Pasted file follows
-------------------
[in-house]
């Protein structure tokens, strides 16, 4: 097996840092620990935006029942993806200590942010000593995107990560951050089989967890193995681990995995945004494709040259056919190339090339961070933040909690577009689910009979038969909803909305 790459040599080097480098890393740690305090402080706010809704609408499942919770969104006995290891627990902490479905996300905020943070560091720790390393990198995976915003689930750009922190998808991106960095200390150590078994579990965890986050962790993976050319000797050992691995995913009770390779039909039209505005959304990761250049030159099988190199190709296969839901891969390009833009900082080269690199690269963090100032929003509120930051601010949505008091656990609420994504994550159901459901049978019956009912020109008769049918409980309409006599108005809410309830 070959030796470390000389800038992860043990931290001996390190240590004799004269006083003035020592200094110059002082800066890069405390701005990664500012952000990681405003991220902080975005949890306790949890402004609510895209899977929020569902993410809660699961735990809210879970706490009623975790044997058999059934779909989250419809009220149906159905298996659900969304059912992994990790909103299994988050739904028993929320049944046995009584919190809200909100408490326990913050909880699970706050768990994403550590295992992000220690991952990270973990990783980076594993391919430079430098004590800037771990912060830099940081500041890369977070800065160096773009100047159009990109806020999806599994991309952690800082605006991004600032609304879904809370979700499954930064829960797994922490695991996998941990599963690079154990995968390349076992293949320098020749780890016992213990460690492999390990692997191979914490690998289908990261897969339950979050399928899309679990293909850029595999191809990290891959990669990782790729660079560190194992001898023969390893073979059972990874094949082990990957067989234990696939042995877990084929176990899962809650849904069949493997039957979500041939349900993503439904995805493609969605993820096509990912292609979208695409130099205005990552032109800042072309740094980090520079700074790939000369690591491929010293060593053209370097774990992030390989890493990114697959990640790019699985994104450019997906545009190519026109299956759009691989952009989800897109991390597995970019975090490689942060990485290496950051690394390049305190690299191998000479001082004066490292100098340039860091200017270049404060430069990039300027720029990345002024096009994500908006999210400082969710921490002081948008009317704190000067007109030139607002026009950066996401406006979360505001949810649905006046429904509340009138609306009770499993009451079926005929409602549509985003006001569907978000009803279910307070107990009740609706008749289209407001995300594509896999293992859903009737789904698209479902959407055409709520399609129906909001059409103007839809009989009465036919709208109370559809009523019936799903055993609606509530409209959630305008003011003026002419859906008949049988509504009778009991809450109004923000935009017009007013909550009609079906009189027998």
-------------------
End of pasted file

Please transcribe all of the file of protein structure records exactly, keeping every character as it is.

[in-house]
């Protein structure tokens, strides 16, 4: 097996840092620990935006029942993806200590942010000593995107990560951050089989967890193995681990995995945004494709040259056919190339090339961070933040909690577009689910009979038969909803909305 790459040599080097480098890393740690305090402080706010809704609408499942919770969104006995290891627990902490479905996300905020943070560091720790390393990198995976915003689930750009922190998808991106960095200390150590078994579990965890986050962790993976050319000797050992691995995913009770390779039909039209505005959304990761250049030159099988190199190709296969839901891969390009833009900082080269690199690269963090100032929003509120930051601010949505008091656990609420994504994550159901459901049978019956009912020109008769049918409980309409006599108005809410309830 070959030796470390000389800038992860043990931290001996390190240590004799004269006083003035020592200094110059002082800066890069405390701005990664500012952000990681405003991220902080975005949890306790949890402004609510895209899977929020569902993410809660699961735990809210879970706490009623975790044997058999059934779909989250419809009220149906159905298996659900969304059912992994990790909103299994988050739904028993929320049944046995009584919190809200909100408490326990913050909880699970706050768990994403550590295992992000220690991952990270973990990783980076594993391919430079430098004590800037771990912060830099940081500041890369977070800065160096773009100047159009990109806020999806599994991309952690800082605006991004600032609304879904809370979700499954930064829960797994922490695991996998941990599963690079154990995968390349076992293949320098020749780890016992213990460690492999390990692997191979914490690998289908990261897969339950979050399928899309679990293909850029595999191809990290891959990669990782790729660079560190194992001898023969390893073979059972990874094949082990990957067989234990696939042995877990084929176990899962809650849904069949493997039957979500041939349900993503439904995805493609969605993820096509990912292609979208695409130099205005990552032109800042072309740094980090520079700074790939000369690591491929010293060593053209370097774990992030390989890493990114697959990640790019699985994104450019997906545009190519026109299956759009691989952009989800897109991390597995970019975090490689942060990485290496950051690394390049305190690299191998000479001082004066490292100098340039860091200017270049404060430069990039300027720029990345002024096009994500908006999210400082969710921490002081948008009317704190000067007109030139607002026009950066996401406006979360505001949810649905006046429904509340009138609306009770499993009451079926005929409602549509985003006001569907978000009803279910307070107990009740609706008749289209407001995300594509896999293992859903009737789904698209479902959407055409709520399609129906909001059409103007839809009989009465036919709208109370559809009523019936799903055993609606509530409209959630305008003011003026002419859906008949049988509504009778009991809450109004923000935009017009007013909550009609079906009189027998």